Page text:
EKG Machines Are Not the Answer

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Sometimes ideas come through the correctional health care arena that seem just too good to be true. One of the latest trends is to offer EKG machines, which show the electrical activity of the heart, to help address health care needs on-site. While it is tempting to think that these machines are a cure-all, this is not the case.

Do EKG machines reduce off-sites?

No. EKG machines should not be relied upon to determine whether a patient should be taken off-site for further evaluation. Many patients will have small changes on their EKG that do not mean they need to be evaluated further in an ER; erroneous machine readings could increase off-sites in healthy patients. Having practitioners on-call who can consider the whole clinical picture to address and treat patients does, however, reduce off-sites.

Do EKG machines replace practitioners?

No. In fact, to properly interpret an EKG, a clinician must be experienced and certified in reading EKGs: nurses are not trained to read EKGs. At most hospitals, EKGs are reviewed by a heart specialist to confirm that the final interpretation is correct. Further, using the machine requires procedural knowledge, as one misplaced sticker on a patient can lead to an inaccurate reading and potentially life-threatening outcome.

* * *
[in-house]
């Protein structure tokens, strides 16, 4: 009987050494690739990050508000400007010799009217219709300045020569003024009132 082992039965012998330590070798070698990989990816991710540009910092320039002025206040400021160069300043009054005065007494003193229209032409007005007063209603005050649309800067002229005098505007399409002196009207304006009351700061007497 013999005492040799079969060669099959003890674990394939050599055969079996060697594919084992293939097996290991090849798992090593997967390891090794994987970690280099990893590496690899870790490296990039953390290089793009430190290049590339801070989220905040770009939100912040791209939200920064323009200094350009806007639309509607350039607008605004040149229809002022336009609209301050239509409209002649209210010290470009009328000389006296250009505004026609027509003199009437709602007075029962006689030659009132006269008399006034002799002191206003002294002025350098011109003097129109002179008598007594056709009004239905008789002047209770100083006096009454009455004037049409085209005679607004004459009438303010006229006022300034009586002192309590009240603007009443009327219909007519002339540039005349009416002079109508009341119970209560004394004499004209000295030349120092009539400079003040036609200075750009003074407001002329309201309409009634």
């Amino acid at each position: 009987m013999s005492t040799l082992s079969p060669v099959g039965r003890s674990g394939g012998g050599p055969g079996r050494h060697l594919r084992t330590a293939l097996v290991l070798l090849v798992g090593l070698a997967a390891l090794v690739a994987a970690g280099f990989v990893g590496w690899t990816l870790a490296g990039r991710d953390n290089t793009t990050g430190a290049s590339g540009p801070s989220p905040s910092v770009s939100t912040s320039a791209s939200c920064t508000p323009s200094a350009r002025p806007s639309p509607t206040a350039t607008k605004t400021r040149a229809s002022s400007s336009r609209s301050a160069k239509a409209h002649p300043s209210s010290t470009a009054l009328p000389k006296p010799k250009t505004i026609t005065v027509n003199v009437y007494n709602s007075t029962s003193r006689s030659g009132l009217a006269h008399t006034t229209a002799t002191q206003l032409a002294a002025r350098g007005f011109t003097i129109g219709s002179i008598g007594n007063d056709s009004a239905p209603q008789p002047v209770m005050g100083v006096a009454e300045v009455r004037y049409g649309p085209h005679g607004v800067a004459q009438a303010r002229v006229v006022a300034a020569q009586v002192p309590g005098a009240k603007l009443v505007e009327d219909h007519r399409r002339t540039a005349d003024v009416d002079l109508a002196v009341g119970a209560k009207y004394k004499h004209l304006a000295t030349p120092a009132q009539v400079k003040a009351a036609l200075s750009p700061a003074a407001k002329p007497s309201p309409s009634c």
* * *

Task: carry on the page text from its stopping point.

Do EKG machines reduce risk? 

No. Risk is reduced when patients are given personalized treatment plans, not when a machine is relied upon to make clinical decisions. If a patient is high-risk for a heart issue, they will have multiple EKGs and multiple sets of blood draws while at the ER. Clinical knowledge and expertise, not a printout from machine, is what reduces risk.

Have more questions about EKG machines? Contact Training@sparktraining.us

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All materials have been prepared for general information purposes only. The information presented should be treated as guidelines, not rules. The information presented is not intended to establish a standard of medical care and is not a substitute for common sense. The information presented is not legal advice, is not to be acted on as such, may not be current, and is subject to change without notice. Each situation should be addressed on a case-by-case basis.